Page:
CESME – More than 80 trade union leaders from Turkey, Bangladesh, Cambodia, India, Indonesia, Mauritius and Morocco met in Turkey recently to examine how global framework agreements (GFA) can be better used to boost collective bargaining agreements and social dialogue. Delegates discussed how GFAs and social dialogue could be used to promote the new ILO Convention 190 and Recommendation 206 on Violence and Harassment in the garment sector. Gender-based violence is a major issue in the garment industry, with many garment workers being young women who are not aware of their rights. Global fashion brands, Asos, Esprit, H&M, Inditex and Tchibo, which have signed GFAs with IndustriALL Global Union, also joined the meeting
The meeting concluded that it was urgent for trade unions and brands to promote the ratification of the new ILO Convention. It was argued that unions should also push to review existing collective agreements and GFAs, to ensure they are in line with the Convention 190.
Unions also used the meeting to exchange experiences on the best ways to monitor GFAs, and there was strong support for production country trade unions to play a greater role.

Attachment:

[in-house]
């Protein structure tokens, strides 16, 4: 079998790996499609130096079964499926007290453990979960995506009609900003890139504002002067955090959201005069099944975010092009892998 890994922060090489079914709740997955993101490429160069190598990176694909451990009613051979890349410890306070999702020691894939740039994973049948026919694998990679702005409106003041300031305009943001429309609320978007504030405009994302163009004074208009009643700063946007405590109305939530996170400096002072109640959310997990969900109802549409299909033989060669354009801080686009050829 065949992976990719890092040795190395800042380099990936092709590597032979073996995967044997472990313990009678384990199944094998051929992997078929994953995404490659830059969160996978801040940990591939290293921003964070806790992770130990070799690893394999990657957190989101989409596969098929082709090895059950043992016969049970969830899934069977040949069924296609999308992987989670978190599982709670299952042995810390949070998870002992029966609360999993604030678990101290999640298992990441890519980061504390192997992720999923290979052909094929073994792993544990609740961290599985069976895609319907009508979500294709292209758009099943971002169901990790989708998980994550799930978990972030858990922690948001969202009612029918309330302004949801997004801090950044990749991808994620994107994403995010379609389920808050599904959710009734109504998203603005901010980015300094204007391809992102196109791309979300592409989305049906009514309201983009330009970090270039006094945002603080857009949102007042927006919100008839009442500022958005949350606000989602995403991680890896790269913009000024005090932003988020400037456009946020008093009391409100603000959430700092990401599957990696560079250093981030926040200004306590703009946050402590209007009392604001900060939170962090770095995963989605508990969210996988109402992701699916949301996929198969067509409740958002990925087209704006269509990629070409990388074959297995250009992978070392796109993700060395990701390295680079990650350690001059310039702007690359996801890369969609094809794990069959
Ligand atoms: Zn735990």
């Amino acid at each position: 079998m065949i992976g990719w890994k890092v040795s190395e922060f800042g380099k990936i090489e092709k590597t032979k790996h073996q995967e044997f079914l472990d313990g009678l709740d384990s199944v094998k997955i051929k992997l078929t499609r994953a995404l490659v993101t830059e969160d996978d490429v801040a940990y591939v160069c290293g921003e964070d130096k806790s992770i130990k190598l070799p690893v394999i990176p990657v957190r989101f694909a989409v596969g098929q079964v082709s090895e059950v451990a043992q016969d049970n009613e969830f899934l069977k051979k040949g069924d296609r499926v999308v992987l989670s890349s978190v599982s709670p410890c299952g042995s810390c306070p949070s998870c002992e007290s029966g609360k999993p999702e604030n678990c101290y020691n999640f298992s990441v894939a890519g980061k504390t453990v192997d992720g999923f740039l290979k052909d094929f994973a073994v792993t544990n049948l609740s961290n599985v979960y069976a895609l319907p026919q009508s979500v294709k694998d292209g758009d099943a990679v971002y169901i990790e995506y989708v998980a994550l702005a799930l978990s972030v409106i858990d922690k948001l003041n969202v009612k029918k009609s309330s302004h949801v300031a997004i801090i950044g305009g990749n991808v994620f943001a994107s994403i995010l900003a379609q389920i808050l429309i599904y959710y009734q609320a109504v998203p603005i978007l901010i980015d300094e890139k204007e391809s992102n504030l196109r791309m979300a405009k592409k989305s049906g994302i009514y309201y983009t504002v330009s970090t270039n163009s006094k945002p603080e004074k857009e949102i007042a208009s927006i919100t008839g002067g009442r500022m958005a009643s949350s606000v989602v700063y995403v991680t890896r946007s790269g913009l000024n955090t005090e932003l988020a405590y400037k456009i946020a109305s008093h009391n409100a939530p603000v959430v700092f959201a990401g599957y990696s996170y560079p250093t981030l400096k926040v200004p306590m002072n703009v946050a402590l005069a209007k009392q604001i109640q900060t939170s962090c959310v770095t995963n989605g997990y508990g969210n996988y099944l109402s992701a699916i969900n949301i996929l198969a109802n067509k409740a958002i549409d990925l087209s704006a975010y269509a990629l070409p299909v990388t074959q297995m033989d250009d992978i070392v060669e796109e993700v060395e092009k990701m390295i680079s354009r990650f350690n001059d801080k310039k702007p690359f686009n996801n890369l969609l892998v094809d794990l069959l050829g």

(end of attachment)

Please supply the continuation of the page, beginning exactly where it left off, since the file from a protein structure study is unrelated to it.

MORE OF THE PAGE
Christina Hajagos-Clausen, IndustriALL director for the textile and garment industry, said:“The increase of unionisation rate in GFA supplier factories is key to enable trade unions to monitor the agreements and to ensure that workers’ rights are respected in the global garment supply chain.”
The meeting is part of IndustriALL Global Union’s programme on GFA implementation, which is supported with the assistance of the DGB Bildungswerk. Since the beginning of the work, trade unions in Turkey and Bangladesh have organised over 50 new GFA supplier factories.
Global framework agreements are negotiated at a global level between trade unions and a multinational company. They put in place the best standards of trade union rights, health, safety and environmental practices, and quality of work principles across a company’s global operations, regardless of whether those standards exist in an individual country.